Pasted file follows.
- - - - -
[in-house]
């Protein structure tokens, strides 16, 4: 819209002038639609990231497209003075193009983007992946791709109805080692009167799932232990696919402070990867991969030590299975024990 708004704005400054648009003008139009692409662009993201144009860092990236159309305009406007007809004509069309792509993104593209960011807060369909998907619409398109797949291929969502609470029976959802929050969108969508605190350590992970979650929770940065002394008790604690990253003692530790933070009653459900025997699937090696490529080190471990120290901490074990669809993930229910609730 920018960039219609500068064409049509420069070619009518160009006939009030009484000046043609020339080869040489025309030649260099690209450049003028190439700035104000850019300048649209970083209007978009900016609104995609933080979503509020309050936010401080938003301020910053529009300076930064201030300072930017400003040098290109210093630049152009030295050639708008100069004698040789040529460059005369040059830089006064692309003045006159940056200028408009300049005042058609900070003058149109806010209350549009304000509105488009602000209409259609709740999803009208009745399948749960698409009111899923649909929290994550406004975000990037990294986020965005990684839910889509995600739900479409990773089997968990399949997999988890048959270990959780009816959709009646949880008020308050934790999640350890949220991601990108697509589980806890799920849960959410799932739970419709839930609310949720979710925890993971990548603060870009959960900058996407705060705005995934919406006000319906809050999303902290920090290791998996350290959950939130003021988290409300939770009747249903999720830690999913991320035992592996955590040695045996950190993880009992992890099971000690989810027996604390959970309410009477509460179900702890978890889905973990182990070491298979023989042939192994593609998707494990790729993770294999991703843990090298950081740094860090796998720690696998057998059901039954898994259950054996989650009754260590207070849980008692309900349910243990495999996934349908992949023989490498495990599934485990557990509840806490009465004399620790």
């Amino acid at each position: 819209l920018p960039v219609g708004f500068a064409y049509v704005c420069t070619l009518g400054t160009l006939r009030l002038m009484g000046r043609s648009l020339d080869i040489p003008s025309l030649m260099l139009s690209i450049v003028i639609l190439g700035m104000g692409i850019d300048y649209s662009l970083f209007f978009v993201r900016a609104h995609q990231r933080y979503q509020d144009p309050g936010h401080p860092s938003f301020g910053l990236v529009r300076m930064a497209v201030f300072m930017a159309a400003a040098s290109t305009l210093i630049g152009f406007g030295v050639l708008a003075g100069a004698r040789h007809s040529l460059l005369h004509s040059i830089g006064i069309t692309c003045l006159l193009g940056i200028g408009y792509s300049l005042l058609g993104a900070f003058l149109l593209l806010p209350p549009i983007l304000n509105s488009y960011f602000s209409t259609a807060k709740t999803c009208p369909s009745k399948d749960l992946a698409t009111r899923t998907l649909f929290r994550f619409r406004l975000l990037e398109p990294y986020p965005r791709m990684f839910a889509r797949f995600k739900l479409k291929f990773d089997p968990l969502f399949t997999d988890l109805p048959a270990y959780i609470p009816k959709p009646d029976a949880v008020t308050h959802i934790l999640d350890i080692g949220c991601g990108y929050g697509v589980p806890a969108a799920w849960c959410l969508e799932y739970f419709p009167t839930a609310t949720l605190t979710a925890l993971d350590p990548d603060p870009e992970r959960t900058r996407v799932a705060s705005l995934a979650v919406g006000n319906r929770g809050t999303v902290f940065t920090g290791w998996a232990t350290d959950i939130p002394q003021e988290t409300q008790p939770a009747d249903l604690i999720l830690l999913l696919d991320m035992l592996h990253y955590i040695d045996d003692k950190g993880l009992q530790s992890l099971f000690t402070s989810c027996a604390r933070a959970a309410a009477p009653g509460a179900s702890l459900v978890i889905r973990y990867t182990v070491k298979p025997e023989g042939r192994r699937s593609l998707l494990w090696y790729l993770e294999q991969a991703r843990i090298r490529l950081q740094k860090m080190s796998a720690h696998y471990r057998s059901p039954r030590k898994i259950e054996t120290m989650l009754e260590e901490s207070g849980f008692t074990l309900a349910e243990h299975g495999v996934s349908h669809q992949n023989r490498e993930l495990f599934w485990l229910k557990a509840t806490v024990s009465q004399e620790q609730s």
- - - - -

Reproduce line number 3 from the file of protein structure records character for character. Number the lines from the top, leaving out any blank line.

């Amino acid at each position: 819209l920018p960039v219609g708004f500068a064409y049509v704005c420069t070619l009518g400054t160009l006939r009030l002038m009484g000046r043609s648009l020339d080869i040489p003008s025309l030649m260099l139009s690209i450049v003028i639609l190439g700035m104000g692409i850019d300048y649209s662009l970083f209007f978009v993201r900016a609104h995609q990231r933080y979503q509020d144009p309050g936010h401080p860092s938003f301020g910053l990236v529009r300076m930064a497209v201030f300072m930017a159309a400003a040098s290109t305009l210093i630049g152009f406007g030295v050639l708008a003075g100069a004698r040789h007809s040529l460059l005369h004509s040059i830089g006064i069309t692309c003045l006159l193009g940056i200028g408009y792509s300049l005042l058609g993104a900070f003058l149109l593209l806010p209350p549009i983007l304000n509105s488009y960011f602000s209409t259609a807060k709740t999803c009208p369909s009745k399948d749960l992946a698409t009111r899923t998907l649909f929290r994550f619409r406004l975000l990037e398109p990294y986020p965005r791709m990684f839910a889509r797949f995600k739900l479409k291929f990773d089997p968990l969502f399949t997999d988890l109805p048959a270990y959780i609470p009816k959709p009646d029976a949880v008020t308050h959802i934790l999640d350890i080692g949220c991601g990108y929050g697509v589980p806890a969108a799920w849960c959410l969508e799932y739970f419709p009167t839930a609310t949720l605190t979710a925890l993971d350590p990548d603060p870009e992970r959960t900058r996407v799932a705060s705005l995934a979650v919406g006000n319906r929770g809050t999303v902290f940065t920090g290791w998996a232990t350290d959950i939130p002394q003021e988290t409300q008790p939770a009747d249903l604690i999720l830690l999913l696919d991320m035992l592996h990253y955590i040695d045996d003692k950190g993880l009992q530790s992890l099971f000690t402070s989810c027996a604390r933070a959970a309410a009477p009653g509460a179900s702890l459900v978890i889905r973990y990867t182990v070491k298979p025997e023989g042939r192994r699937s593609l998707l494990w090696y790729l993770e294999q991969a991703r843990i090298r490529l950081q740094k860090m080190s796998a720690h696998y471990r057998s059901p039954r030590k898994i259950e054996t120290m989650l009754e260590e901490s207070g849980f008692t074990l309900a349910e243990h299975g495999v996934s349908h669809q992949n023989r490498e993930l495990f599934w485990l229910k557990a509840t806490v024990s009465q004399e620790q609730s």